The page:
Monday, December 31, 2007

Coming Home

What was my first impression coming back to the US? Diversity. I never realized how much I appreciated the U.S. for its diverse population. It was neat to go through customs and see white, black and hispanic, male and female customs officers, all stamping passports. That really makes up a lot of what the U.S. is, and it was fun to jump back into the "melting pot" after being away for a year.

I also enjoyed stepping back into Christmas. It finally felt like December when I got home and saw the lights on the house, the trees, pointsettias, garlands, stockings, etc. You don't realize how many little traditions there are in Christmas until you have none of them. In Beijing I found myself wanting to make and frost sugar cookies, or go Christmas tree shopping, or drink eggnog, or light a fire in the fireplace. I certainly got to experience all of that when I got home, so it was worth the trip :)

Most important of all, is the flocks of family members that made it down to Beaufort, SC. From Mom and Dad's side of the family, I saw about 35 folks all somehow related to me. Here is one of my favorite pics, with my Grandfather Ned and every one of his grandchildren:

Beaufort was also so warm that we spend many-a-night around a little fire chatting, eating and just spending time together.

One fun event that occured over Christmas week was the "1st Annual Ned Brown Family Photography Competition and Exhibition." With three professional photographers from the family as judges, everyone else competed over a 7 day period to take the best picture in the categories of Family, Beaufort, or the Christmas Spirit. I won the "Beaufort" category with this shot...don't we live in a beautiful place?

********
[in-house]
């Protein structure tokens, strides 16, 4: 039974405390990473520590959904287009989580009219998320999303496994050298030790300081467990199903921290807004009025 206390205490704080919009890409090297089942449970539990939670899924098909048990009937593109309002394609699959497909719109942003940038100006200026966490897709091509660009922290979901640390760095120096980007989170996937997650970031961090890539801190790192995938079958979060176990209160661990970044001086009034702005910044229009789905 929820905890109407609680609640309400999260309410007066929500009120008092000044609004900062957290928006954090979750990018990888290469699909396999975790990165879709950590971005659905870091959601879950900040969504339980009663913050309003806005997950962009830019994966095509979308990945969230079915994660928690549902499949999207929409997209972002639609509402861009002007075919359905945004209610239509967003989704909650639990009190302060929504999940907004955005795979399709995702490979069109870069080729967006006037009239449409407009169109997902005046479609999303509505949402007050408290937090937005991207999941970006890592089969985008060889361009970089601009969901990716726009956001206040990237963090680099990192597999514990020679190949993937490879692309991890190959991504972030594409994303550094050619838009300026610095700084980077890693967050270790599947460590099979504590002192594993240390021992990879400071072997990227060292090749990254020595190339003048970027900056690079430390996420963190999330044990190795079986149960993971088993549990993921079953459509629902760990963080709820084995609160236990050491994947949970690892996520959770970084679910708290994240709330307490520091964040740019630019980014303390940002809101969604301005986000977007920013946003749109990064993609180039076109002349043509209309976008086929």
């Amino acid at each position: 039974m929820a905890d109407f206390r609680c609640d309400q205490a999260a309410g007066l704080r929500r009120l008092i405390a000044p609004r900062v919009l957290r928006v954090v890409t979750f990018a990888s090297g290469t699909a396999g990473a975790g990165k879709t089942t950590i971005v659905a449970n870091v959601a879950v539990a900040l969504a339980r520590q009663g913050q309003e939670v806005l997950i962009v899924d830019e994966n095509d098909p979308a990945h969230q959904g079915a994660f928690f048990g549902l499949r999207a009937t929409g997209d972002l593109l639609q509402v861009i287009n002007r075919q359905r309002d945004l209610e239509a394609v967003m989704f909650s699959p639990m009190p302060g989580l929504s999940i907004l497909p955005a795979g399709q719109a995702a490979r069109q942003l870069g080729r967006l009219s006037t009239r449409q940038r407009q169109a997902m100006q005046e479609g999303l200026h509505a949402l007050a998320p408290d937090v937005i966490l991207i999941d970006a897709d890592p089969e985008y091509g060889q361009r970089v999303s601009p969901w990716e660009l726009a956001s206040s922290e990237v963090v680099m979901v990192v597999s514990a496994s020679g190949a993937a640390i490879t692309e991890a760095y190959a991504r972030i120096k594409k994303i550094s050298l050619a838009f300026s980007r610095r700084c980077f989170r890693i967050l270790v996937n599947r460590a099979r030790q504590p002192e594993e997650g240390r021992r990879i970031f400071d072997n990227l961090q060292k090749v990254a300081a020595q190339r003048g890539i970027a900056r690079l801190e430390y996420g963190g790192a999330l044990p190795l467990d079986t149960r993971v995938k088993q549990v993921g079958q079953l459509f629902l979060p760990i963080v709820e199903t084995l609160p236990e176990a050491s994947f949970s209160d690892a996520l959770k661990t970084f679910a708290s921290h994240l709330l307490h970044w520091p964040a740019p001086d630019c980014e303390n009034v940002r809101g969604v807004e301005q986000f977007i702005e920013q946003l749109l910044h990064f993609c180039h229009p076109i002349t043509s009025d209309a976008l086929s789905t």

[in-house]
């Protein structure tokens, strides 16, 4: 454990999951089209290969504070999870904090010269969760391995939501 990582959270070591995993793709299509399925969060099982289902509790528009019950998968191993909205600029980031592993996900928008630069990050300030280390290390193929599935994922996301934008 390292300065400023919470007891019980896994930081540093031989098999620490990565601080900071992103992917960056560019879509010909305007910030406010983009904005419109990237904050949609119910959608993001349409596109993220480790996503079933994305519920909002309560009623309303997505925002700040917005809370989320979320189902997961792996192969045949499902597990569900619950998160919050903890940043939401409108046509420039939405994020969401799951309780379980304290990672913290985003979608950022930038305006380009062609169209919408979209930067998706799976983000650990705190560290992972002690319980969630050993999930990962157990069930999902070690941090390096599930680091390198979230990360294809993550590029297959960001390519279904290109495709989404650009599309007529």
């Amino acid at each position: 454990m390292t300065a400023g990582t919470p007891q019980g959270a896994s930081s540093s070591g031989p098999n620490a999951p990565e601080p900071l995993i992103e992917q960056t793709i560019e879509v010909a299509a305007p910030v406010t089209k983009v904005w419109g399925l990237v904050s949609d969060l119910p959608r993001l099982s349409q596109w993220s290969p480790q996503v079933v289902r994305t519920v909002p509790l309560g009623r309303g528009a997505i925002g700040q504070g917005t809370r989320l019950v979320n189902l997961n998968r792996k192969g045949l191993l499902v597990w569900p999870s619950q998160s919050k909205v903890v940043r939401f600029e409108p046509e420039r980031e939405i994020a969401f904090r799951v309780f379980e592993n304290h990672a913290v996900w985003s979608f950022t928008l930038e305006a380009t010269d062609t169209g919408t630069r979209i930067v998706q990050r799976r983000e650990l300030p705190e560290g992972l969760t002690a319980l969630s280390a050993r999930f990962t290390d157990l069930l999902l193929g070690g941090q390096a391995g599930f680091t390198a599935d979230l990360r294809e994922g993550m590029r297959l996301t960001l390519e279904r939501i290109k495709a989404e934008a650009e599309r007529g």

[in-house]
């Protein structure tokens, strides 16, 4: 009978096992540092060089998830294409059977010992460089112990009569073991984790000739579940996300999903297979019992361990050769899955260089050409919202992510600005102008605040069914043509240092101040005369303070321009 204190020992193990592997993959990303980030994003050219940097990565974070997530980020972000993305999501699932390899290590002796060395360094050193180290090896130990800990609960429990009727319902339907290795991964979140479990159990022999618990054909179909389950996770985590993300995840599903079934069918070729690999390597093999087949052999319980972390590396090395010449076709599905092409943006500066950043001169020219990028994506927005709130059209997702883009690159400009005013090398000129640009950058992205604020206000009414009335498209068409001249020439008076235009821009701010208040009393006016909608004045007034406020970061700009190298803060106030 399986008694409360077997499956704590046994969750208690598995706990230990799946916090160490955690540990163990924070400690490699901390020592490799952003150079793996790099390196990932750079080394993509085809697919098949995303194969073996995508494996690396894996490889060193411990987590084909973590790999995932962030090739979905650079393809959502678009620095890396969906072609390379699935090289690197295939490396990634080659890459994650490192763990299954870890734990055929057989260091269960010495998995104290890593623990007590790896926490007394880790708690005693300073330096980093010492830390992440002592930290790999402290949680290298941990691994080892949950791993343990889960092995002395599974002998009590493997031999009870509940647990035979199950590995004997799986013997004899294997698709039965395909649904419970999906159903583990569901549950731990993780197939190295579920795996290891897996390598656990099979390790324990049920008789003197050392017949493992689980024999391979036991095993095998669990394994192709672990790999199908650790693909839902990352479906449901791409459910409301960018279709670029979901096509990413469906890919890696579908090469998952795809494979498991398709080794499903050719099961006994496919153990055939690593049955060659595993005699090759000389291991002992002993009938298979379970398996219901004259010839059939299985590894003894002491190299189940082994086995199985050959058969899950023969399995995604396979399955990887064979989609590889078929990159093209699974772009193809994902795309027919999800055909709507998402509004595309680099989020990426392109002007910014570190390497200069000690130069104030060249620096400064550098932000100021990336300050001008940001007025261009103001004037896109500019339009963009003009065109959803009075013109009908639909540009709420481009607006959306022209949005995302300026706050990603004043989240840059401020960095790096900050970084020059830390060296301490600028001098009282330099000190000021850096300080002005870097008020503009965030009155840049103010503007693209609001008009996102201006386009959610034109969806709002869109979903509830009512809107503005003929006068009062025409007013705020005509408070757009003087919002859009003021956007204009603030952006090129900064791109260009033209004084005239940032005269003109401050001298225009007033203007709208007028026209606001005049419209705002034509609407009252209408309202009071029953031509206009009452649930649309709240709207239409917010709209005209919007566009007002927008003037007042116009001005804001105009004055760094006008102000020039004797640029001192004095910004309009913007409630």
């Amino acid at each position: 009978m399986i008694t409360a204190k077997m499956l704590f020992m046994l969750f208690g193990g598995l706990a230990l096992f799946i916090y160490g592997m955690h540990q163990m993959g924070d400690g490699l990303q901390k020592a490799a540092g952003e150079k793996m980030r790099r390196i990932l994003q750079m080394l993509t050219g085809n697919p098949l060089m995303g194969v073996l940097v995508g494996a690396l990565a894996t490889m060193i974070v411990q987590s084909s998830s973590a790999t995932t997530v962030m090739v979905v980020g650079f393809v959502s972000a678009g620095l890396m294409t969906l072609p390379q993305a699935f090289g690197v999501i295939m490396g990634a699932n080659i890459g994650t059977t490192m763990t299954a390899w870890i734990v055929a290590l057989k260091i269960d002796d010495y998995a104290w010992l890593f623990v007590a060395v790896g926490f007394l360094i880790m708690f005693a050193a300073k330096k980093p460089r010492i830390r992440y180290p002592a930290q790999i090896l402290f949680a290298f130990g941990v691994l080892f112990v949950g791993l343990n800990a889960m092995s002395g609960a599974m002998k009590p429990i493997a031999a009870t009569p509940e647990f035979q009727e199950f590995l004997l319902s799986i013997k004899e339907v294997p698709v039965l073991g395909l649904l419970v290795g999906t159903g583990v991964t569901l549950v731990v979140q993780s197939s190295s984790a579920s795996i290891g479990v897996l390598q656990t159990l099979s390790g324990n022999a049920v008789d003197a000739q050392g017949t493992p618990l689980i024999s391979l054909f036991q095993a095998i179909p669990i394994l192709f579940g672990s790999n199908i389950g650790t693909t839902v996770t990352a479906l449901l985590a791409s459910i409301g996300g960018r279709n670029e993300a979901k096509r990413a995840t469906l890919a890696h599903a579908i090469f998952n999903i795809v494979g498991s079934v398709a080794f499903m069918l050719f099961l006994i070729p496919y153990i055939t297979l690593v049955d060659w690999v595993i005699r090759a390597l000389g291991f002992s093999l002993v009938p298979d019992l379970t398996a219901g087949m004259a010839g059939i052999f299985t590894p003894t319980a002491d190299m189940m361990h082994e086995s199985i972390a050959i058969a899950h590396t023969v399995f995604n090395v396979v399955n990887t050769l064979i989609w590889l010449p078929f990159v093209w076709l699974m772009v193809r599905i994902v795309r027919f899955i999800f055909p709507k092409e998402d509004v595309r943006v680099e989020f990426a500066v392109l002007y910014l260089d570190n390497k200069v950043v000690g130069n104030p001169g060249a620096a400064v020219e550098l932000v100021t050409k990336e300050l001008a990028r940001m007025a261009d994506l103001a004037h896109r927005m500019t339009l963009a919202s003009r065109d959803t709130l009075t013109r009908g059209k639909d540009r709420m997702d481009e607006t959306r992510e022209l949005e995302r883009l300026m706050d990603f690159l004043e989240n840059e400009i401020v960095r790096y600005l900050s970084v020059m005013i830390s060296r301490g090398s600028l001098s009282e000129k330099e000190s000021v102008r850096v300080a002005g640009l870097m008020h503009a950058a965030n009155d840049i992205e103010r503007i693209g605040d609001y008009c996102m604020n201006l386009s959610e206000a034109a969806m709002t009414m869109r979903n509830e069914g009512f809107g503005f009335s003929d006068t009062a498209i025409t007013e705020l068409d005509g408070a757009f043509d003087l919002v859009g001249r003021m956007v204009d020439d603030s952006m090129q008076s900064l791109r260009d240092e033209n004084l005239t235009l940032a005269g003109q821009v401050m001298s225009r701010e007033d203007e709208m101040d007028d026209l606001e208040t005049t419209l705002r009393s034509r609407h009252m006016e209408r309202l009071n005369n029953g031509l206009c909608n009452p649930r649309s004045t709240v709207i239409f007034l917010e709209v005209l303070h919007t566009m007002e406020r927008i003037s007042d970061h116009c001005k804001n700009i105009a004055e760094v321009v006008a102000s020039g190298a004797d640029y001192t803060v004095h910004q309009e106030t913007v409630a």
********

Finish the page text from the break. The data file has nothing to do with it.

I have a few days left here before I go back to Beijing, and a few more friends to see, but I've done a lot over the couple of weeks and am glad I got the chance to spend Christmas here. As long as I live out of the country, I will probably always make the trek back for this time of's my favorite.

Tuesday, December 18, 2007

Goodbye Beijing!

We had a great End-of-the-semester/Birthday/Christmas party at my house on Tuesday. I got a chance to see all of my classmates for the last time and exchange presents. Below is a shot of our class. My teacher is to my right with her little girl in front of her.

And some of the sillier classmates in the group...

Treats were from around the world including Indonesia, Thailand and Korea! No one was shy, all just stood around the table eating and chatting!

Then we did a going-away activity where we wrote notes to each other on a piece of paper taped to the owner's back. It was a fun process and a meaningful piece of paper to keep in the future.

Now I'm off to the U.S. for Christmas, New Years and other festivities. Coming back January 17th. Goodbye Beijing! See you in 2008!

Friday, December 14, 2007

Adidas 2008 China Ad Campaign